These particles have come a long way.

Scientists already knew that microplastics—polymer beads, fibers, or fragments less than 5 millimeters long—can wind up in the ocean, near coastlines, or in swirling eddies such as the Great Pacific Garbage Patch. But Rachel Obbard, a materials scientist at Dartmouth College, was shocked to find that currents had carried the stuff to the Arctic.

In a study published online this month in Earth’s Future, Obbard and her colleagues argue that, as Arctic ice freezes, it traps floating microplastics—resulting in abundances of hundreds of particles per cubic meter. That’s three orders of magnitude larger than some counts of plastic particles in the Great Pacific Garbage Patch. “It was such a surprise to me to find them in such a remote region,” she says. “These particles have come a long way.”

The potential ecological hazards of microplastics are still unknown. But the ice trap could help solve a mystery: Industrial plastic production has increased markedly in the last half-century, reaching 288 million tonnes in 2012, according to Plastics Europe, an industry association. But ecologists have not been able to account for the final disposition of much of it. The paper shows that sea ice could be an

important sink—albeit one that is melting, says Kara Lavender Law, an oceanographer at the Sea Education Association in Woods Hole, Massachusetts, who was not part of the study. “There could be freely floating plastics, in short order.” The authors estimate that, under current melting trends, more than 1 trillion pieces of plastic could be released in the next decade.

Obbard and her colleagues based their counts on four ice cores gathered during Arctic expeditions in 2005 and 2010. The researchers melted parts of the cores, filtered the water, and put the sediments under a microscope, selecting particles that stood out because of their shape or bright color. The particles’ chemistry was then determined by an infrared spectrometer. Most prevalent among the particles was rayon (54%), technically not a synthetic polymer because it is derived from natural cellulose. The researchers also found polyester (21%), nylon (16%), polypropylene (3%), and 2% each of polystyrene, acrylic, and polyethylene. Co-author Richard Thompson, a marine biologist at the University of Plymouth in the United Kingdom, says it’s difficult to pinpoint the source of these materials. Rayon, for instance, can be found in clothing, cigarette filters, and diapers.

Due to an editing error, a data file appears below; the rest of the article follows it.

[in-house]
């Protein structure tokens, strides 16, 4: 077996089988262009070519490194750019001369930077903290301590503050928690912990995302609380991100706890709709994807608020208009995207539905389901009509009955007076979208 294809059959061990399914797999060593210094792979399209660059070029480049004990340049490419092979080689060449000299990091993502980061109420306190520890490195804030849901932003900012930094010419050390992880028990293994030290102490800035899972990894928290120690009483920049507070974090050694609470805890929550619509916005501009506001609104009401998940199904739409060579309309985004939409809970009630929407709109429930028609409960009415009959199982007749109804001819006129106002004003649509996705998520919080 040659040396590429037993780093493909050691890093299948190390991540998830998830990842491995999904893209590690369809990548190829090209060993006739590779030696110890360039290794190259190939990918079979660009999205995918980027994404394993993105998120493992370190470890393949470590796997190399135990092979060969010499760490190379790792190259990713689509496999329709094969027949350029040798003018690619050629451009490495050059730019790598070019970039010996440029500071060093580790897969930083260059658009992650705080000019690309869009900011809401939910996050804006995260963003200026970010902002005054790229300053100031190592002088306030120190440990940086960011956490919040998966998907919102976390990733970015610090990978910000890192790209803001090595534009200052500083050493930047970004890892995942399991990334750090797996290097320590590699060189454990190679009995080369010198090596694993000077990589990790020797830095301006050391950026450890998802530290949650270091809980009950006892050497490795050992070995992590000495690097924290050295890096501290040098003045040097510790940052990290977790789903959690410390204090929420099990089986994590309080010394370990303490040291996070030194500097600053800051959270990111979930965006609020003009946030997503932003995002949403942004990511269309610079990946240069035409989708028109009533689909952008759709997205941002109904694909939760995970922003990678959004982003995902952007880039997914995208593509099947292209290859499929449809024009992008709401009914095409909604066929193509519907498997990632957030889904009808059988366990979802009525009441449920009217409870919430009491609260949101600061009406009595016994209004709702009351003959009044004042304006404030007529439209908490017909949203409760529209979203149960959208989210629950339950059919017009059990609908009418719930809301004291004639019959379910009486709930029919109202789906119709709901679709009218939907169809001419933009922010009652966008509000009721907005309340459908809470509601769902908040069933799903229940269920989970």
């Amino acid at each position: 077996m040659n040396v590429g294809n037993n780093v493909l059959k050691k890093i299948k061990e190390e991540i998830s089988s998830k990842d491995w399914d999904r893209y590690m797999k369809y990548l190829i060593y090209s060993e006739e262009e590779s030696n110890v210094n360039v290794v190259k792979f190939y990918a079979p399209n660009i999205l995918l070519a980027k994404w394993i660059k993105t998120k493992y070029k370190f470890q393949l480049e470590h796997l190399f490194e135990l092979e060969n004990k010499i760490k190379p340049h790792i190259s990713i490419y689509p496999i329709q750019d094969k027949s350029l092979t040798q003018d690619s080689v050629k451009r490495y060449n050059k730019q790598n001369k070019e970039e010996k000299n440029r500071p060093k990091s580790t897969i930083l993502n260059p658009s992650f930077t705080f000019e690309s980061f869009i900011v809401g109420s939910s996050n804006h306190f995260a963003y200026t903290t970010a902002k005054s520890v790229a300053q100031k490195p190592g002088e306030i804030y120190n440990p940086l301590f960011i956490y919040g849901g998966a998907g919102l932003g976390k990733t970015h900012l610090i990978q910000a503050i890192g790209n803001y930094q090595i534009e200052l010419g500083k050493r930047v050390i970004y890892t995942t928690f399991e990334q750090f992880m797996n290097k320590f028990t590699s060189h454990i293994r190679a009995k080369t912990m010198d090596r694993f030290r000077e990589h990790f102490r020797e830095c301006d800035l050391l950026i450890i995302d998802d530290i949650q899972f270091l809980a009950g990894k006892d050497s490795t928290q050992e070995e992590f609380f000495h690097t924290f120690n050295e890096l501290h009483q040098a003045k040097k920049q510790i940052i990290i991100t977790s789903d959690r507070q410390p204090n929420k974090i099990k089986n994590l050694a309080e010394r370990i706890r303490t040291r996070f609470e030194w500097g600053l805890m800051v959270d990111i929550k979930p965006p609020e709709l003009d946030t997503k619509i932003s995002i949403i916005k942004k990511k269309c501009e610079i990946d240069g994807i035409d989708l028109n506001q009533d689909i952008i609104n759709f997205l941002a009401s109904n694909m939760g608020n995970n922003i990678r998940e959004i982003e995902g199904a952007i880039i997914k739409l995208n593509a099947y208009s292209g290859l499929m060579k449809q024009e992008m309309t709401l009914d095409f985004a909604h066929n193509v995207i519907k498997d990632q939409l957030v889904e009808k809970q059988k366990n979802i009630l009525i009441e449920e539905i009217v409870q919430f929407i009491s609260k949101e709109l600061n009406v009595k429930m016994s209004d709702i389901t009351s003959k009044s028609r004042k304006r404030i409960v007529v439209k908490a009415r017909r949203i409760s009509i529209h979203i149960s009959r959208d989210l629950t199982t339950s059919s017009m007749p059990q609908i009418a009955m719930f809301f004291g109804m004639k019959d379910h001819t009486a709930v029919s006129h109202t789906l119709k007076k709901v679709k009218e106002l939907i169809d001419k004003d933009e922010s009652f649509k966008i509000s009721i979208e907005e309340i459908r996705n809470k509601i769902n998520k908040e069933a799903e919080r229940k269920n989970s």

Abundances are likely to grow as scientists learn to sift more finely. Law points out that microplastic estimates for the Great Pacific Garbage Patch are based on phytoplankton nets that catch only particles bigger than 333 microns. Obbard, who used a much smaller 0.22 micron filter, says she still probably missed many particles herself; searching by eye, she easily could have missed brownish or clear plastic particles that were masquerading as sand grains.

What is the consequence of all this plastic floating around? At this point, it is hard to say. Plastic is chemically inert. But the plastic can absorb organic pollutants in high concentrations, says Mark Browne, an ecologist at the University of California, Santa Barbara. Browne has performed laboratory experiments with marine organisms showing not only how the microplastics can be retained in tissues, but also how pollutants might be released upon ingestion. “We’re starting to worry a bit more,” he says.

Such a high reliability of the materials.

As the electronic equipment function is more and more strong, the body is more and more small, heat dissipation problems have become more and more complicated. Engineers have been looking for a better thermal interface materials, effective heat dissipation to help electronic equipment. Amorphous polymer material is a poor conductor of heat, because their disorder limits the heat conduction transfer of phonons. In the polymer can be used to create neat crystal structure to improve its thermal conductivity, but the structure is formed by fiber drawing process, can lead to brittle materials.